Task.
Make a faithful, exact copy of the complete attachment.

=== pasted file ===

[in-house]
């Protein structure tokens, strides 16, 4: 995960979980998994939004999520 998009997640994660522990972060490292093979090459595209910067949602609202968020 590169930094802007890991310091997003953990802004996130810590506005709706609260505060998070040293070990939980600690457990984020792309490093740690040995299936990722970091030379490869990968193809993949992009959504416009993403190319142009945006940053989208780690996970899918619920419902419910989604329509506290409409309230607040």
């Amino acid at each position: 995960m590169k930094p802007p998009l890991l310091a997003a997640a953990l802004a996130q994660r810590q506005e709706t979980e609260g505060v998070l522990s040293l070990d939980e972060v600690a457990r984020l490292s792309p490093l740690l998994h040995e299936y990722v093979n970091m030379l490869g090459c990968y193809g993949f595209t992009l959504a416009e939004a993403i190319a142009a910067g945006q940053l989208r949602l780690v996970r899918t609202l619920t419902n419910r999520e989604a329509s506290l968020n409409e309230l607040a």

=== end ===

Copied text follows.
[in-house]
């Protein structure tokens, strides 16, 4: 995960979980998994939004999520 998009997640994660522990972060490292093979090459595209910067949602609202968020 590169930094802007890991310091997003953990802004996130810590506005709706609260505060998070040293070990939980600690457990984020792309490093740690040995299936990722970091030379490869990968193809993949992009959504416009993403190319142009945006940053989208780690996970899918619920419902419910989604329509506290409409309230607040």
């Amino acid at each position: 995960m590169k930094p802007p998009l890991l310091a997003a997640a953990l802004a996130q994660r810590q506005e709706t979980e609260g505060v998070l522990s040293l070990d939980e972060v600690a457990r984020l490292s792309p490093l740690l998994h040995e299936y990722v093979n970091m030379l490869g090459c990968y193809g993949f595209t992009l959504a416009e939004a993403i190319a142009a910067g945006q940053l989208r949602l780690v996970r899918t609202l619920t419902n419910r999520e989604a329509s506290l968020n409409e309230l607040a």